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Guitar Classes Latham NY

See below to find local guitar classes in Latham that give access to instruction on guitar for beginners, blue guitar basics, fingerstyle guitar basics, intermediate acoustic techniques, and lead guitar basics, as well as advice and content on bass guitar classes and more.

Jon Tario
1 Barney Rd
Clifton Park, NY
Instruments
Audio Recording, Composition, Ear Training, Electric Bass, Guitar, Mandolin, Piano, Recording
Styles
Blues, Classical, Folk - Country - Bluegrass, Jazz, Kids, Rock - Alternative
Experience Levels
Advanced, Beginner, Intermediate
Rate
$40
Years of Experience
6 Years

Data Provided By:
New Music
(518) 459-8298
40 Russell Road
Albany, NY
 
Banjo & Guitar Studio
(518) 767-9595
1316 Central Ave
Albany, NY
 
Michelle Stewart
15 Albany Ave
Round LAke, NY
Instruments
Suzuki Method, Viola, Violin
Styles
Classical, Kids
Experience Levels
Advanced, Beginner, Intermediate
Rate
$40
Years of Experience
25 Years

Data Provided By:
Michael L.
(877) 231-8505
Main St
Stone Ridge, NY
Subjects
Classical Guitar, Music Theory, Music Performance, Guitar, Mandolin, Singing, Songwriting, Music Recording
Ages Taught
10 to 16
Specialties
Acoustic christian rock classic rock, metal, folk, blues, you name it! If I dont know it I will
Education
Suny at Albany - Sociology - 1982-1985 (Bachelor's degree received)
Membership Organizations
TakeLessons Music Teacher

Data Provided By:
Banjo Guitar & Harmonica Studio
(518) 767-9595
476 Troy-schenectady Rd.
Latham, NY
 
Hilton Music Center INC
(518) 459-9400
Colonie Center
Albany, NY
 
Jon Tario: Guitar Lessons in Clifton Park NY
(518) 878-3057
1 Barney Rd
Clifton Park, NY
 
Joseph V.
(877) 231-8505
Crescent Road
Astoria, NY
Subjects
Bass Guitar, Music Theory, Upright Bass, Songwriting, Music Recording, Drums, Guitar, Percussion, Music Performance
Ages Taught
12 to 99
Specialties
Jazz, Rock, Funk, Pop, Rhythm and Blues, Slide Guitar
Education
Seton Hall University - History and Latin - Completed 2000 (Bachelor's degree received) NYU - Music - Completed 2003 (Master's degree received)
Membership Organizations
TakeLessons Music Teacher

Data Provided By:
Brian K.
(877) 231-8505
162nd Street
Fresh Meadows, NY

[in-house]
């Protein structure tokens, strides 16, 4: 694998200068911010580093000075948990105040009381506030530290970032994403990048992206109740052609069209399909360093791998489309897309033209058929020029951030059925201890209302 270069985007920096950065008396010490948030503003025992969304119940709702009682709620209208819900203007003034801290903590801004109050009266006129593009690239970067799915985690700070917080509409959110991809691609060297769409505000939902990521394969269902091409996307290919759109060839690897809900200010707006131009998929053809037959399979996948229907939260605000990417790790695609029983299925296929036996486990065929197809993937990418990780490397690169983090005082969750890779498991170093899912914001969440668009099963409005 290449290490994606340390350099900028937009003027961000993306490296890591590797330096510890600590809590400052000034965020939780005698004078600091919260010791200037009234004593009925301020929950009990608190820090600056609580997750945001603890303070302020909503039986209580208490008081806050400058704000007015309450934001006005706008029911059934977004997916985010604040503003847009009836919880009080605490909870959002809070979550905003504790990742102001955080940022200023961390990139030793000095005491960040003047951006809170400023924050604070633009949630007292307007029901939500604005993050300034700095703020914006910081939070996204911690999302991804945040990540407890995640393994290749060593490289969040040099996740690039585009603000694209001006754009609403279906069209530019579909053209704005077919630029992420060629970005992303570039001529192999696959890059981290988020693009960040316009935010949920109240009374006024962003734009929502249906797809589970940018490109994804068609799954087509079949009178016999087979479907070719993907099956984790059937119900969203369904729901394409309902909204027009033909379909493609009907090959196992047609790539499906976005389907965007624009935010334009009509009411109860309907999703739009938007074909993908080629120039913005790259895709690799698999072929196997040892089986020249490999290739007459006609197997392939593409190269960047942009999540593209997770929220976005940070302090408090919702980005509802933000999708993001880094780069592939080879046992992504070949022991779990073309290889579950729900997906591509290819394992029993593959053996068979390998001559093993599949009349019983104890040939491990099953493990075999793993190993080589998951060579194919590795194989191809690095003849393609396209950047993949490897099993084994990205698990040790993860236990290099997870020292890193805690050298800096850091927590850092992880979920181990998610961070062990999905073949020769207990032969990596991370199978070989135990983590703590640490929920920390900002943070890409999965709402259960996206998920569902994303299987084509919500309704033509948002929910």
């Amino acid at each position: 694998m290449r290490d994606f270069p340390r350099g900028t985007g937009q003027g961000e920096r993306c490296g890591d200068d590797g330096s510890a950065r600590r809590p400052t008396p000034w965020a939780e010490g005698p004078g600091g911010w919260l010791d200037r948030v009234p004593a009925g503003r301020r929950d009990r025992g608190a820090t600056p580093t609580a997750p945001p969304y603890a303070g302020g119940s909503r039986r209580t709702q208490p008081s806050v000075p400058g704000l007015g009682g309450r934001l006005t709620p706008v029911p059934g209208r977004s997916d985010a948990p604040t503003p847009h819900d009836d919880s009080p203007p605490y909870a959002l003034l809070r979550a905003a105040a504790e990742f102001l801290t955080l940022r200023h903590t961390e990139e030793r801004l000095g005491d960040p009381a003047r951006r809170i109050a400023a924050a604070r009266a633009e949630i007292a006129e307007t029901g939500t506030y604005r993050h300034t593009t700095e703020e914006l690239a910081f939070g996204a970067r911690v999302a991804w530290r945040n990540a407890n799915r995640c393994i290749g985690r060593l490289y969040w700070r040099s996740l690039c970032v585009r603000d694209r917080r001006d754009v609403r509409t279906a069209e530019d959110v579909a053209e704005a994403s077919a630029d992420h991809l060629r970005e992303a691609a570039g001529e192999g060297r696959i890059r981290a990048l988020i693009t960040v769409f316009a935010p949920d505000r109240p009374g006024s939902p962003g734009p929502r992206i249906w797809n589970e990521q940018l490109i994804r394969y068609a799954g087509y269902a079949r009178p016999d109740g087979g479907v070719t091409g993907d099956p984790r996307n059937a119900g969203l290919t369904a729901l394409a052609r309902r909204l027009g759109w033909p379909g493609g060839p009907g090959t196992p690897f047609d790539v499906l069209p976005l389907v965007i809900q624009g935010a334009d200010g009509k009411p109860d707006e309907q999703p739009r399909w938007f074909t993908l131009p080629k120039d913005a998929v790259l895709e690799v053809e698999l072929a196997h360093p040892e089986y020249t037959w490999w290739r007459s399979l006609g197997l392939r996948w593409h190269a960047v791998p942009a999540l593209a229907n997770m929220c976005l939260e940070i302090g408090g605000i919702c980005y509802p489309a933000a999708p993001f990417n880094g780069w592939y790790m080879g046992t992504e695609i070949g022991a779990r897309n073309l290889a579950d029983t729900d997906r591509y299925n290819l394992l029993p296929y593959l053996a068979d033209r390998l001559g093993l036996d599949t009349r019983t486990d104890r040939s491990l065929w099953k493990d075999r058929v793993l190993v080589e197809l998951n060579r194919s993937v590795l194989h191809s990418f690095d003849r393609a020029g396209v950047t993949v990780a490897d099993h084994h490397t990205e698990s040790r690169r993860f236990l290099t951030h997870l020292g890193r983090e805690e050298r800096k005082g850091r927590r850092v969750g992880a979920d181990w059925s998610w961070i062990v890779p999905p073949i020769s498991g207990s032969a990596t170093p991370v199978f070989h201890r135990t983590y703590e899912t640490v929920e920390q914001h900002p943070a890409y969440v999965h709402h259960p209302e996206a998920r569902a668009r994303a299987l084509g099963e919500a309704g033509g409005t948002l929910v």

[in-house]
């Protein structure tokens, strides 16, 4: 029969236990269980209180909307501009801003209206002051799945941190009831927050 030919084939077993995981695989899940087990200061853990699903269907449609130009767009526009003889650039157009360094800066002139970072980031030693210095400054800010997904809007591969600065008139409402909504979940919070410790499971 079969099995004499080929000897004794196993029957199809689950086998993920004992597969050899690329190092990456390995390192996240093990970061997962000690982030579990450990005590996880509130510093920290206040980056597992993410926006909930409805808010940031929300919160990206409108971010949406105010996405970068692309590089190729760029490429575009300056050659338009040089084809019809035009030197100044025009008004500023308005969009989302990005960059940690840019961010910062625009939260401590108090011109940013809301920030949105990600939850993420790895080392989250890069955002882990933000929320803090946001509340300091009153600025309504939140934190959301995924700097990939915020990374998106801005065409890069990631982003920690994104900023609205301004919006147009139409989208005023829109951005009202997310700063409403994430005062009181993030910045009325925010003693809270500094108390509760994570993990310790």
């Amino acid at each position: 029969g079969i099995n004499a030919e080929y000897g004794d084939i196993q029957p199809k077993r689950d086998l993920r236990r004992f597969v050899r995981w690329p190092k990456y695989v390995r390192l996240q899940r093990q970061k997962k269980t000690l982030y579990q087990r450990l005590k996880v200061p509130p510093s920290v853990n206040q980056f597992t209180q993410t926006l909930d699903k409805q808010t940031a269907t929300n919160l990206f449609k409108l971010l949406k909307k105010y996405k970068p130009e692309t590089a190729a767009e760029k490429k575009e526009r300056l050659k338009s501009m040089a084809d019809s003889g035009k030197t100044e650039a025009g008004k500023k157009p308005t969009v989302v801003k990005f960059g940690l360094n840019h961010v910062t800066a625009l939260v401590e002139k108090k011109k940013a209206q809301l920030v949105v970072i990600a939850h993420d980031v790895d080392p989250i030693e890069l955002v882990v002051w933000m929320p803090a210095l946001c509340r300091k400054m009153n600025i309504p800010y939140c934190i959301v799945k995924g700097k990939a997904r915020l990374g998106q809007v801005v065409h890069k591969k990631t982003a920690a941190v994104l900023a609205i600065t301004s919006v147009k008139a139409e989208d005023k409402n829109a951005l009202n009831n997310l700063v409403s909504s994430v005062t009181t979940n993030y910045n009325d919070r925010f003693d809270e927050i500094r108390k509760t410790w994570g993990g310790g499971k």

Subjects
Piano, Classical Guitar, Music Performance, Music Theory, Guitar
Ages Taught
1 to 99
Specialties
I like to use a developmental lesson, with a clear aim for each lesson. Instead of giving the information to a student, I use questions to lead the students to the answer.
Education
Paqe University - Business - 9/97-5/08 (not complete) Manhattanville College - Music Education - 9/98-5/02 (Bachelor's degree received) Lehman College - Music Education - 9/05-1/07 (Master's degree received)
Membership Organizations
TakeLessons Music Teacher

Data Provided By:
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The Art Of Practicing

The Art Of Practicing
By Chris Standring ( www.chrisstandring.com )

I have always believed that success, in practically any subject you can think of, is a direct result of "clear thinking". That is, the ability to understand very clearly what needs to be achieved and the action to set about surmounting very necessary hurdles in order to reach those goals. Less than successful people are either not clear in their goals or for one reason or another give up along the way. It's leveling that rough terrain, along with a clearly defined end result in mind that will get you there in the end. The success roadmap might go something like this:

Visualize goal => Surmount problems => Score

Sounds simple doesn't it? However, this clear thinking is all very well but it's usually the thought required before step 1 (visualization) that causes problems. Very often the goal does not manifest in mind because the process is so overwhelming.

And so it is with practicing the guitar, or any instrument for that matter. In more laymen's terms it's more like "What the hell should I be practicing?".

Practice is a constant struggle for many people. There is so much to learn and often so little time to allocate to it. For the jazz musician, clear thinking can be as simple as "I really like that Charlie Parker 2, 5 - how does he do that?". Then transcribing the line, practicing it in all keys and working the phrase into your own vocabulary. The 'score' as I like to call it is the ability to work it in to your own playing. I want to talk a little about that in a minute.

First, I think the most important thing to talk about is how to make best use of your practice time. There was a time when I started playing where I used to sit in my room and allocate 15 minutes to practicing scales and arpeggios, 10 minutes on technique exercises, 20 minutes on sight reading and 1/2 an hour on practicing my classical guitar repertoire. Why? because my teacher told me I had to. Years later once I started to study jazz guitar on my own I didn't feel the need to be practicing this way. It wasn't really benefiting me fully. I started to have my own goals in mind that I wanted to reach. I wanted to learn to play like one or two of my heroes, but more importantly because I liked what they played. Even more under the microscope were certain melodic lines and licks that tweaked my ear and fueled me to transcribe or simply copy the way they phrased or 'felt' a phrase. Once I clearly had in mind what I wanted to achieve I could go about achieving it - I knew what I had to do.

It's important to sit down to practice and be really clear about what you are going to do during that practice time. Now, one thing that helped me tremendously was when I made a huge commitment to scheduled practicing. In other words, deciding that every single day, no matter what, I would sit down and dedicate exactly one hour...

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